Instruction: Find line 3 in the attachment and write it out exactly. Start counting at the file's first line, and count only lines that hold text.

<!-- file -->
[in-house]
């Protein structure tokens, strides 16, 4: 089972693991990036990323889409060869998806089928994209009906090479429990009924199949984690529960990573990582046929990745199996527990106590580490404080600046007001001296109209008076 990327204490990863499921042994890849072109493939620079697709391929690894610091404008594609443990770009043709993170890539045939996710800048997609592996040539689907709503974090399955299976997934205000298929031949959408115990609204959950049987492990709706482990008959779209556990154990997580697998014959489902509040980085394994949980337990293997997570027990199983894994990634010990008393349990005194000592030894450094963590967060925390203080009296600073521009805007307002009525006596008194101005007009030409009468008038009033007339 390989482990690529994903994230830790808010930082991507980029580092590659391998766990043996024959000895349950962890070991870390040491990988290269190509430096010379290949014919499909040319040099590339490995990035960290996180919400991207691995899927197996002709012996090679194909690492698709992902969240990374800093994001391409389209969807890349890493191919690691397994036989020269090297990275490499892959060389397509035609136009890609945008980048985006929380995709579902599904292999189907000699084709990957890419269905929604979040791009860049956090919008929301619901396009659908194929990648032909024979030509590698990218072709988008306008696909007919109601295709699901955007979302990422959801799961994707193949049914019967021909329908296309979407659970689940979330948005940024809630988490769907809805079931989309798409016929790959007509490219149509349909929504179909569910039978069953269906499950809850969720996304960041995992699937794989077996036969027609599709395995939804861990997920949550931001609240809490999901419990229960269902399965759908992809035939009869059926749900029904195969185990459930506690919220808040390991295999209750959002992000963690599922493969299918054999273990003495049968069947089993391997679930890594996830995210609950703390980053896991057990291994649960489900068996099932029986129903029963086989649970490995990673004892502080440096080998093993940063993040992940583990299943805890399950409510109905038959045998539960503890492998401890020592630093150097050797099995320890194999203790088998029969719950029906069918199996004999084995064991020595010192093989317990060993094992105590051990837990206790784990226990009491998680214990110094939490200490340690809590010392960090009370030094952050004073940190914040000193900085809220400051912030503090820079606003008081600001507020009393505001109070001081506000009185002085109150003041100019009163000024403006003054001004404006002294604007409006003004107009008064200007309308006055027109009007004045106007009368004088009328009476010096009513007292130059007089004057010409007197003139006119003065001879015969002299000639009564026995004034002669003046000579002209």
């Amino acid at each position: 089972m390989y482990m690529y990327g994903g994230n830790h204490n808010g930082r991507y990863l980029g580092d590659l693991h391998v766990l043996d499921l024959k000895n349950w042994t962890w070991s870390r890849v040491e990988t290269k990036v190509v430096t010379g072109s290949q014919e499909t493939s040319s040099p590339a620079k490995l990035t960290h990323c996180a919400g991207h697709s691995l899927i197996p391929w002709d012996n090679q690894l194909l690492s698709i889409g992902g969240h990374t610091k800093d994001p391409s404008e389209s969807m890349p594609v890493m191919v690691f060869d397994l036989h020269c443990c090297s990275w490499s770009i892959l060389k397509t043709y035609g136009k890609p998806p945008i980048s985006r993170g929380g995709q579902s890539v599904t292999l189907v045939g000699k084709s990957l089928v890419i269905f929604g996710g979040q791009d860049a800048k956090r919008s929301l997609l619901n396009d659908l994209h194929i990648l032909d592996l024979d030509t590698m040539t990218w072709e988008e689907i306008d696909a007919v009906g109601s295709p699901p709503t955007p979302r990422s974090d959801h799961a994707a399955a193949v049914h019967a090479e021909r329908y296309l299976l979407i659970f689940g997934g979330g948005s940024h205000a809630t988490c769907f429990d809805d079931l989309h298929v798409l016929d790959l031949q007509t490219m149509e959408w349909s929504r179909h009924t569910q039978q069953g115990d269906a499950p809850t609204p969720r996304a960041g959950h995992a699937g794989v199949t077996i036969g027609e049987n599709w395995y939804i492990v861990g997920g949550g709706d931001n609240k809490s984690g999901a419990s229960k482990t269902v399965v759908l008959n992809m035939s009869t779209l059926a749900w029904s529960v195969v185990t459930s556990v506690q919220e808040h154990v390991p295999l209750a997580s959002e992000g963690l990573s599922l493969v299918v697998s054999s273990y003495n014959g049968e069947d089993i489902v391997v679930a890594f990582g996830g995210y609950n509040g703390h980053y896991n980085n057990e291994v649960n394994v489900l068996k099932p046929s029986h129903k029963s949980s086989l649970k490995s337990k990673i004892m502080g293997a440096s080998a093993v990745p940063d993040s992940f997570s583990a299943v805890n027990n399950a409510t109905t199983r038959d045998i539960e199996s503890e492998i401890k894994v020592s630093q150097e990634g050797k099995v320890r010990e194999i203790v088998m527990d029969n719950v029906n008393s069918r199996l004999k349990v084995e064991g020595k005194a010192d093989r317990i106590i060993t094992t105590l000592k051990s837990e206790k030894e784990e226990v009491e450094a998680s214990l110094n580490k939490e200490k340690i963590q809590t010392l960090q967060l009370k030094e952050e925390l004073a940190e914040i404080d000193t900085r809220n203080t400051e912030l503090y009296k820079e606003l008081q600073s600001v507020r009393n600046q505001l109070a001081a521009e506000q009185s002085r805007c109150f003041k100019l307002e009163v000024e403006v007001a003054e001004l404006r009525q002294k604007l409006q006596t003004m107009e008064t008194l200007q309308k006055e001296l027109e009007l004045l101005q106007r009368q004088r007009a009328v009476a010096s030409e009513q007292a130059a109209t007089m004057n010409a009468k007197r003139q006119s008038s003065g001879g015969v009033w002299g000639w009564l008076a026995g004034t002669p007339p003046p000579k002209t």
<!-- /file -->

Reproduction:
């Amino acid at each position: 089972m390989y482990m690529y990327g994903g994230n830790h204490n808010g930082r991507y990863l980029g580092d590659l693991h391998v766990l043996d499921l024959k000895n349950w042994t962890w070991s870390r890849v040491e990988t290269k990036v190509v430096t010379g072109s290949q014919e499909t493939s040319s040099p590339a620079k490995l990035t960290h990323c996180a919400g991207h697709s691995l899927i197996p391929w002709d012996n090679q690894l194909l690492s698709i889409g992902g969240h990374t610091k800093d994001p391409s404008e389209s969807m890349p594609v890493m191919v690691f060869d397994l036989h020269c443990c090297s990275w490499s770009i892959l060389k397509t043709y035609g136009k890609p998806p945008i980048s985006r993170g929380g995709q579902s890539v599904t292999l189907v045939g000699k084709s990957l089928v890419i269905f929604g996710g979040q791009d860049a800048k956090r919008s929301l997609l619901n396009d659908l994209h194929i990648l032909d592996l024979d030509t590698m040539t990218w072709e988008e689907i306008d696909a007919v009906g109601s295709p699901p709503t955007p979302r990422s974090d959801h799961a994707a399955a193949v049914h019967a090479e021909r329908y296309l299976l979407i659970f689940g997934g979330g948005s940024h205000a809630t988490c769907f429990d809805d079931l989309h298929v798409l016929d790959l031949q007509t490219m149509e959408w349909s929504r179909h009924t569910q039978q069953g115990d269906a499950p809850t609204p969720r996304a960041g959950h995992a699937g794989v199949t077996i036969g027609e049987n599709w395995y939804i492990v861990g997920g949550g709706d931001n609240k809490s984690g999901a419990s229960k482990t269902v399965v759908l008959n992809m035939s009869t779209l059926a749900w029904s529960v195969v185990t459930s556990v506690q919220e808040h154990v390991p295999l209750a997580s959002e992000g963690l990573s599922l493969v299918v697998s054999s273990y003495n014959g049968e069947d089993i489902v391997v679930a890594f990582g996830g995210y609950n509040g703390h980053y896991n980085n057990e291994v649960n394994v489900l068996k099932p046929s029986h129903k029963s949980s086989l649970k490995s337990k990673i004892m502080g293997a440096s080998a093993v990745p940063d993040s992940f997570s583990a299943v805890n027990n399950a409510t109905t199983r038959d045998i539960e199996s503890e492998i401890k894994v020592s630093q150097e990634g050797k099995v320890r010990e194999i203790v088998m527990d029969n719950v029906n008393s069918r199996l004999k349990v084995e064991g020595k005194a010192d093989r317990i106590i060993t094992t105590l000592k051990s837990e206790k030894e784990e226990v009491e450094a998680s214990l110094n580490k939490e200490k340690i963590q809590t010392l960090q967060l009370k030094e952050e925390l004073a940190e914040i404080d000193t900085r809220n203080t400051e912030l503090y009296k820079e606003l008081q600073s600001v507020r009393n600046q505001l109070a001081a521009e506000q009185s002085r805007c109150f003041k100019l307002e009163v000024e403006v007001a003054e001004l404006r009525q002294k604007l409006q006596t003004m107009e008064t008194l200007q309308k006055e001296l027109e009007l004045l101005q106007r009368q004088r007009a009328v009476a010096s030409e009513q007292a130059a109209t007089m004057n010409a009468k007197r003139q006119s008038s003065g001879g015969v009033w002299g000639w009564l008076a026995g004034t002669p007339p003046p000579k002209t």